# Help calculating torque required

1. Jul 29, 2013

### basil4j

Hi All,

I'm having a bit of trouble remember basic physics and hoping someone can help If i've got the wrong forum, please feel free to move this post.

I'm designing a robot which resembles this one (Kind of, its a bit different but the basic mechanics etc would be the same so i've found this picture for illustrative purposes)

The wheels are attached to struts which can rotate through 360 degrees around a central 'hub'.
To rotate the struts, I intend to put a gearmotor in each strut, acting on a bevel gear within the hub. Excuse the paint drawing, but here is a plan view of one side of the robot.

Hope it makes sense, my CAD file is at home (this is a plan view, not to scale)

My problem lies in selecting an appropriate sized gear motor with enough torque to lift the robot as i've come up with 2 possible results and im not sure which (if any) are right!

Assume the following.
-No energy lost due to friction
-Length of strut 150mm (center of hub to center of wheel)
-Radius of central bevel gear 40mm
-Weight of robot 4kg, all 4 wheels in contact with the ground, so weight in each wheel 1kg.
-Gear ratio of bevel 'gearbox' 4:1

Here is my first force drawing for a single strut (from memory this is a third class lever?).
The strut needs to be rotated counter clockwise to lift the body of the robot.

Here is my train of thought...
Fe is the force provided by the motor acting on the bevel gear. (Assume the motor providing the force weighs nothing)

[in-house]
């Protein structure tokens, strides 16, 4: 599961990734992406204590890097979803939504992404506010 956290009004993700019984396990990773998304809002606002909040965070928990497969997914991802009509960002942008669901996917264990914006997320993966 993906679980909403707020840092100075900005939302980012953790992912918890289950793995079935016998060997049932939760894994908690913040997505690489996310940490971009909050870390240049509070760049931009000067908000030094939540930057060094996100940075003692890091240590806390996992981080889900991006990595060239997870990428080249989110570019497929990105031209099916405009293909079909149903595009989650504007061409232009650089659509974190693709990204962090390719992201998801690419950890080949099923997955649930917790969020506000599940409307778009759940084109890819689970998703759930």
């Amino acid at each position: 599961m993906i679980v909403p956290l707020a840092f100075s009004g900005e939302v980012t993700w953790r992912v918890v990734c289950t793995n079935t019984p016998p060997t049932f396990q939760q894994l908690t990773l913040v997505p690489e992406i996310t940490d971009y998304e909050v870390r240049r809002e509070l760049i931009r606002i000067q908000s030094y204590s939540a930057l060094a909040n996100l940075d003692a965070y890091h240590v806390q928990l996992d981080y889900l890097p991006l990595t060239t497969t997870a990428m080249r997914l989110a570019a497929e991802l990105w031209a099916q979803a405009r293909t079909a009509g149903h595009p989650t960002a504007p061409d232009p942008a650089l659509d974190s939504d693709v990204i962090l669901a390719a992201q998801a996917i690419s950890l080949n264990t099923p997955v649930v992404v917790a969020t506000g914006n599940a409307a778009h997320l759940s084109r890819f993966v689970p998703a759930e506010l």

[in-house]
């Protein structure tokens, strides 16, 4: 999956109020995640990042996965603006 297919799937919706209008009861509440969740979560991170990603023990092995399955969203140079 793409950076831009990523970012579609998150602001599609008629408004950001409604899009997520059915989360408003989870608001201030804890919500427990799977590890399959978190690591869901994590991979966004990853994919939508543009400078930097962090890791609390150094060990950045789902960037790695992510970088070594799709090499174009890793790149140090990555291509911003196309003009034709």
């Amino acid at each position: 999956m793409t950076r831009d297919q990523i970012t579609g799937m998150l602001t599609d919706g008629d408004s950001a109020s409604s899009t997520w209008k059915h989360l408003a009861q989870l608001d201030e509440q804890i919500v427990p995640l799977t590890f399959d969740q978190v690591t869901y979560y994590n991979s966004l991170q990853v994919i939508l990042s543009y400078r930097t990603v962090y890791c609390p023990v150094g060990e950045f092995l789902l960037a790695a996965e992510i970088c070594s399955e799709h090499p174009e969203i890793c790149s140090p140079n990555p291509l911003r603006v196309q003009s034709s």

Fl is the weight of the robot acting on 1 wheel.

The motor is acting on the outside of the bevel gear, which is radius 40mm, so:
De = 0.04m
The strut is 150mm long so:
Dl= 0.15m

Fl = 1kg * 9.8 = 9.8N

Fe*De=Fl*Dl
Fe=(Fl*Dl)/De
Fe = 36.75Nm

Now is where my brain goes funny (well at least I think it does, it could have been funny from the start...)

The torque form the motor is acting at 40mm from the pivot point of the strut, therefore:
T=Fxd
T=36.75 * 0.04 = 1.47Nm

Now, my first question assuming, everything above is correct, is:
Do I need to take into account the gear ratio of 4:1? In other words, I could get away with a 0.36Nm motor and not a 1.47Nm?

Any my second question:
Can I treat this as just a simple lever, with Fl of 9.8N acting at .15m, and the gearmotor acting through an additional 4:1 ratio torque multiplier provided by the bevel gear.
This gives me a much nicer result of
T=Fxd = 9.8 x 0.15 = 1.47Nm
Through 4:1 gearbox = .36Nm.

Coincidently this is the same result as solution 1, but i'm not sure if solution 1 is correct!

The problem with this second solution is that i'm unsure of the effect of having the motor acting 40mm from the center, and not directly on the axis?

So my question is, are both of these results flawed? Have I got my force diagrams wrong?